Demystifying deep network architectures : from theory to applications

dc.contributor.advisorWang, Zhangyang
dc.contributor.committeeMemberBovik, Alan
dc.contributor.committeeMemberHanin, Boris
dc.contributor.committeeMemberKim, Hyeji
dc.contributor.committeeMemberYu, Zhiding
dc.creatorChen, Wuyang
dc.date.accessioned2023-07-18T00:57:31Z
dc.date.available2023-07-18T00:57:31Z
dc.date.created2023-05
dc.date.issued2023-04-14
dc.date.submittedMay 2023
dc.date.updated2023-07-18T00:57:32Z
dc.description.abstractDeep neural networks significantly power the success of machine learning and artificial intelligence. Over the past decade, the community keeps designing architectures of deep layers and complicated connections. Many works in deep learning theory tried to understand deep networks from different perspectives and contributed to concrete analysis. However, the gap between deep learning theory and application is growingly large. Specifically, due to our partial understanding of our deep networks, current deep learning theory is not enough to guide us in designing practical neural architectures. This is mainly because of two gaps: 1) designing network architectures is very expensive, and 2) practical network architectures are much more complicated than what we studied in theory. Therefore, our core question to focus on is: how do we bridge these gaps, between deep learning theory and practical neural architecture designs? This dissertation will center around this challenge and tries to bridge the gap between the two worlds. First, current deep learning theory can inspire our architecture design (Chapter 3 and 4). We propose three theory-inspired indicators with strong correlations with networks' performance and they can be measured at networks' initialization without introducing any gradient descent cost. Based on these important metrics, we propose a training-free neural architecture design algorithm with extremely low computation and time costs. Second, the architecture design can further inspire deep learning theory (Chapter 5 and 6). By introducing two principled directions of the network's graph topology, we jointly analyze the impact of the network architecture on its convergence, expressivity, and generalization of networks, and demonstrate a "no free lunch" behavior in ReLU networks. Finally, a practical use case in the industry will be discussed (Chapter 7), where we design and scale up vision foundation models, again, without any training cost.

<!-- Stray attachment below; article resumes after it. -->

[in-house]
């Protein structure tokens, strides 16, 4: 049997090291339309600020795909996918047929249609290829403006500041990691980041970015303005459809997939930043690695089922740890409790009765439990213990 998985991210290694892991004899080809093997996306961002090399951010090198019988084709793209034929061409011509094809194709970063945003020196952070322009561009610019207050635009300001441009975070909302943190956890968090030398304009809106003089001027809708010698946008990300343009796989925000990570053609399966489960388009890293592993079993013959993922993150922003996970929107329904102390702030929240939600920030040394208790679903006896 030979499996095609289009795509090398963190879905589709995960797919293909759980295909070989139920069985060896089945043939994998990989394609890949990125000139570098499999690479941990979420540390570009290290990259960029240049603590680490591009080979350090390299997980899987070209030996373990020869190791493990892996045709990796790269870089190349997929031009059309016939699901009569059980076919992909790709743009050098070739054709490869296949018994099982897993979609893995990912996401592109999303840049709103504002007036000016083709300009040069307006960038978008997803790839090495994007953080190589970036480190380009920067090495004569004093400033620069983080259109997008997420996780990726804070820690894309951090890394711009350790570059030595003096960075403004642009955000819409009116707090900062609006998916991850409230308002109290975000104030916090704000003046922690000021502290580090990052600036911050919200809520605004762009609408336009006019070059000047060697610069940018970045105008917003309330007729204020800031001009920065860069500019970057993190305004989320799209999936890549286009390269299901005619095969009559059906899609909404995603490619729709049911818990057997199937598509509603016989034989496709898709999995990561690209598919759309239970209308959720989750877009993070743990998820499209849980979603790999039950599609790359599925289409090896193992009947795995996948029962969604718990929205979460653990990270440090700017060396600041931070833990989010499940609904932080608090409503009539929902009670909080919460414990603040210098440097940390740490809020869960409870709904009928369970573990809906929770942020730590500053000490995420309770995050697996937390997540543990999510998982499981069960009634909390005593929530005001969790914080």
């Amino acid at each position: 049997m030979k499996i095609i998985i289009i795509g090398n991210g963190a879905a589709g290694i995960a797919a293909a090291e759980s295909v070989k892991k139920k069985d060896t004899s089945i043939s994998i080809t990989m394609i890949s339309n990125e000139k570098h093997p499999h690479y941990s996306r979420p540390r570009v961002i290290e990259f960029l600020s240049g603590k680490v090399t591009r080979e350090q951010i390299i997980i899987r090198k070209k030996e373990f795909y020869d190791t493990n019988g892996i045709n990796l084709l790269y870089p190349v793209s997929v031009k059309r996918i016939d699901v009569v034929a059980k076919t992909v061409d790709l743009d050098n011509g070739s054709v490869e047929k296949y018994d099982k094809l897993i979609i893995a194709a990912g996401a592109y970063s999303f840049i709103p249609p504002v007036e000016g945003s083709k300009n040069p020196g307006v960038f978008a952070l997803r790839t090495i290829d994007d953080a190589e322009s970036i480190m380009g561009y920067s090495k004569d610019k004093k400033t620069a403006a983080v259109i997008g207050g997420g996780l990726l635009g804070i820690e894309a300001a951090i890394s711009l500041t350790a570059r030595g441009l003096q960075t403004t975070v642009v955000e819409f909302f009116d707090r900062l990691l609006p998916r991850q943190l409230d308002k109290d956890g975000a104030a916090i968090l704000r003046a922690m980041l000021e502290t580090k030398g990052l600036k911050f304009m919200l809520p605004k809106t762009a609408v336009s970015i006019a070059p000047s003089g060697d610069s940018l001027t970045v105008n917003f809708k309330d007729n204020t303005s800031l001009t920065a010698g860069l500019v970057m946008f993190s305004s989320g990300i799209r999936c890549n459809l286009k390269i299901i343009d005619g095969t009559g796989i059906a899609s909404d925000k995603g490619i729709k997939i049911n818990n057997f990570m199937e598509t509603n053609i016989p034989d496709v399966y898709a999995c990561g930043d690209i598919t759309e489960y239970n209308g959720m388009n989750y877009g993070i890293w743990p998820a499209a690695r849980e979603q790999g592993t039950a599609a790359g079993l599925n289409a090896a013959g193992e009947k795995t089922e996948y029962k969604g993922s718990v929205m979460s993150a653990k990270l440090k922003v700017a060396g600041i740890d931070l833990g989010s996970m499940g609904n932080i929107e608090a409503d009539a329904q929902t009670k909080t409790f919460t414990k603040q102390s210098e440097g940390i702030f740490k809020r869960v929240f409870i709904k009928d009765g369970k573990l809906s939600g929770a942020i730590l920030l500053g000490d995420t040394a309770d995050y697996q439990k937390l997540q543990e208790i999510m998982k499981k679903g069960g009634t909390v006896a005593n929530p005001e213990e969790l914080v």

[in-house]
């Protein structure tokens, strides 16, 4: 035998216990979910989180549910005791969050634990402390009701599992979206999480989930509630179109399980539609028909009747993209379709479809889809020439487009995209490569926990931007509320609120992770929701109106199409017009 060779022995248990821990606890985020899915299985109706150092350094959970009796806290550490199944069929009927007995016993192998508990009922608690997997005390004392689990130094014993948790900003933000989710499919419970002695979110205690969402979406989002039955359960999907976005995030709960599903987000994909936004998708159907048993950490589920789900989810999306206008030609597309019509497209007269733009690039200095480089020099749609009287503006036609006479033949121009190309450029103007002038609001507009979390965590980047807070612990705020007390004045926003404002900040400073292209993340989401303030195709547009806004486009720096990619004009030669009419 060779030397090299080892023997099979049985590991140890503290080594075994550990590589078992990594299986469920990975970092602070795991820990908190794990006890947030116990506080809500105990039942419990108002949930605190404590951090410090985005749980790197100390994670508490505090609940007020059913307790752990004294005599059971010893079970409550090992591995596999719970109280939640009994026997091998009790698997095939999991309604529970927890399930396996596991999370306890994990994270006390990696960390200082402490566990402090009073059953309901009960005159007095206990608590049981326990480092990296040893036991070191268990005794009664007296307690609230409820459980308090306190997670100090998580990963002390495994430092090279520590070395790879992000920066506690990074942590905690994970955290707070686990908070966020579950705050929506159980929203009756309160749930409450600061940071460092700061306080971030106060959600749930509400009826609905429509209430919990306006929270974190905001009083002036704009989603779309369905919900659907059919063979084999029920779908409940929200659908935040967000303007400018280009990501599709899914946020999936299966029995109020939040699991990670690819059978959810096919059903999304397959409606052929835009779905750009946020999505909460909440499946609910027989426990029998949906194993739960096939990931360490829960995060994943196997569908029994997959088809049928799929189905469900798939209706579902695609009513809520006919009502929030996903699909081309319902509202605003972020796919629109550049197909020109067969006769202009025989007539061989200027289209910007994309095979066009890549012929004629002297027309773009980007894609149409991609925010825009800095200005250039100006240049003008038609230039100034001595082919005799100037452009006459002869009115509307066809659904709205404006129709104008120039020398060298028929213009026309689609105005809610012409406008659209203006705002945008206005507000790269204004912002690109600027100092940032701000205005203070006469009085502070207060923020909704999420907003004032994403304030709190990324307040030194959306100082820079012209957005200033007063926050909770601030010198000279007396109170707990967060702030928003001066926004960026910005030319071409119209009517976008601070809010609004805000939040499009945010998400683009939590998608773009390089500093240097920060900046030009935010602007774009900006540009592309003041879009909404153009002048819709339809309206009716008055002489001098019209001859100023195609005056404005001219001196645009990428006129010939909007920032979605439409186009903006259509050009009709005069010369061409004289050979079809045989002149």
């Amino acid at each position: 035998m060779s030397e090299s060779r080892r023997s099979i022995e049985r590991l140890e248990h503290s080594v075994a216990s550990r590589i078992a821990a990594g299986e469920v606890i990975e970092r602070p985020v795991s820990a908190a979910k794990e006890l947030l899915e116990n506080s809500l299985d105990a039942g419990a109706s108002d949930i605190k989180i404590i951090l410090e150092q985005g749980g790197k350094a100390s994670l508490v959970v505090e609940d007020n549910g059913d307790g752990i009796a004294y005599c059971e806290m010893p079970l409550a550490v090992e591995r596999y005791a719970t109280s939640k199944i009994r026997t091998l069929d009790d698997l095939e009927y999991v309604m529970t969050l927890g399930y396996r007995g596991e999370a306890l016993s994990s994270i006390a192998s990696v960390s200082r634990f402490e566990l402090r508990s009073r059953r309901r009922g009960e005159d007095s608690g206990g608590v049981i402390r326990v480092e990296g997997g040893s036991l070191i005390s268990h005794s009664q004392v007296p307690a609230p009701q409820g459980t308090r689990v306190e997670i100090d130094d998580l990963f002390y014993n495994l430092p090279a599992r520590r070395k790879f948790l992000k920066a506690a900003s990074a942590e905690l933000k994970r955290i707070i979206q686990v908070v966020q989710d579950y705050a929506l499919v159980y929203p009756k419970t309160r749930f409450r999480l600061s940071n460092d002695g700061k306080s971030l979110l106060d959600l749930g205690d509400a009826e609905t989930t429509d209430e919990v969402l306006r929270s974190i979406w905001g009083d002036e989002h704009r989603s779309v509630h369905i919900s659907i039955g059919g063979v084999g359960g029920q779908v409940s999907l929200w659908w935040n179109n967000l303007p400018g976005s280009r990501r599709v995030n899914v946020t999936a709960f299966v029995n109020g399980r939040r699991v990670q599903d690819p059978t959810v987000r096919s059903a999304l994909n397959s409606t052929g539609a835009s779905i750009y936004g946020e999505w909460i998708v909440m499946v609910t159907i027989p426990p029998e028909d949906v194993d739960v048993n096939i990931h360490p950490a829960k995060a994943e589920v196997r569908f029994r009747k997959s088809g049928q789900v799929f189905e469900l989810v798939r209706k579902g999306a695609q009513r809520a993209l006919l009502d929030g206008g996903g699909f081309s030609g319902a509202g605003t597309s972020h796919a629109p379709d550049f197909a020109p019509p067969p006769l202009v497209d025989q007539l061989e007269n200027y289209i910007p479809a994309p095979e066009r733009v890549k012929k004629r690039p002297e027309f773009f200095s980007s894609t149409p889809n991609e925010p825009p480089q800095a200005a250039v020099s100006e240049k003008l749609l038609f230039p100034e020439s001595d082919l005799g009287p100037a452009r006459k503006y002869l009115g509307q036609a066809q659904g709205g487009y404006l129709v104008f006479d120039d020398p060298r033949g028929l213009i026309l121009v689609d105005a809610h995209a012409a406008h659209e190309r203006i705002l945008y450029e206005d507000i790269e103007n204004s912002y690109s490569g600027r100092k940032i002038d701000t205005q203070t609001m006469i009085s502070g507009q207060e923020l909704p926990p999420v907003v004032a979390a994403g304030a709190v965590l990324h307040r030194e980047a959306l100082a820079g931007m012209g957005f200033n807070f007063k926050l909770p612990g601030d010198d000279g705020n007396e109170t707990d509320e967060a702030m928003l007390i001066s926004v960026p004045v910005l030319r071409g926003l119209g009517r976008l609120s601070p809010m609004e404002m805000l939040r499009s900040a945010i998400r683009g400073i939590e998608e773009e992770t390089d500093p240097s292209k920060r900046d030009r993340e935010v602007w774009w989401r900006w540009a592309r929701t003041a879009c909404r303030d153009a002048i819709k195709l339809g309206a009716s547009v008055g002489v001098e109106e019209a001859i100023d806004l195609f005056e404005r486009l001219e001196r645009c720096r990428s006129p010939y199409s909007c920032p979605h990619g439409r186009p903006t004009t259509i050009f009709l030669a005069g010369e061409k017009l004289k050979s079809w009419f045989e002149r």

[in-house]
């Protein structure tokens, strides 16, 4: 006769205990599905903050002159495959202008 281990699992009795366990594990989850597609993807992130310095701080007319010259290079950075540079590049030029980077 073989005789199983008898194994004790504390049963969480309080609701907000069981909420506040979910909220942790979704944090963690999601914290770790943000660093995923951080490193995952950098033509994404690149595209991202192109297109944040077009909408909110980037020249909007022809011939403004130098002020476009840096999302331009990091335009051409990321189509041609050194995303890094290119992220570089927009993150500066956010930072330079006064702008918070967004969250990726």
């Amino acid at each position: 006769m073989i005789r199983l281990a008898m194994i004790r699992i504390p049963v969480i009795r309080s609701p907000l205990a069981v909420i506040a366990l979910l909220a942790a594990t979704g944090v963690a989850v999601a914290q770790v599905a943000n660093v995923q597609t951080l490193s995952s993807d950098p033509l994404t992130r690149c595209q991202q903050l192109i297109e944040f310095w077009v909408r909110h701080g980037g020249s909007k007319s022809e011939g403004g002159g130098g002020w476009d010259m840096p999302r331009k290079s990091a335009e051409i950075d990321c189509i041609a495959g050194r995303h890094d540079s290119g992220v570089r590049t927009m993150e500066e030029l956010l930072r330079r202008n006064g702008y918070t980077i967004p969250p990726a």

dc.description.departmentElectrical and Computer Engineering
dc.format.mimetypeapplication/pdf
dc.identifier.urihttps://hdl.handle.net/2152/120500
dc.identifier.urihttp://dx.doi.org/10.26153/tsw/47362
dc.language.isoen
dc.subjectDeep learning
dc.subjectDeep network architecture
dc.subjectNeural architecture search
dc.subjectVision transformer
dc.subjectNeural tangent kernel
dc.subjectLinear region
dc.subjectJacobian
dc.subjectGeneralization
dc.titleDemystifying deep network architectures : from theory to applications
dc.typeThesis
dc.type.materialtext
thesis.degree.departmentElectrical and Computer Engineering
thesis.degree.disciplineElectrical and Computer Engineering
thesis.degree.grantorThe University of Texas at Austin
thesis.degree.levelDoctoral
thesis.degree.nameDoctor of Philosophy

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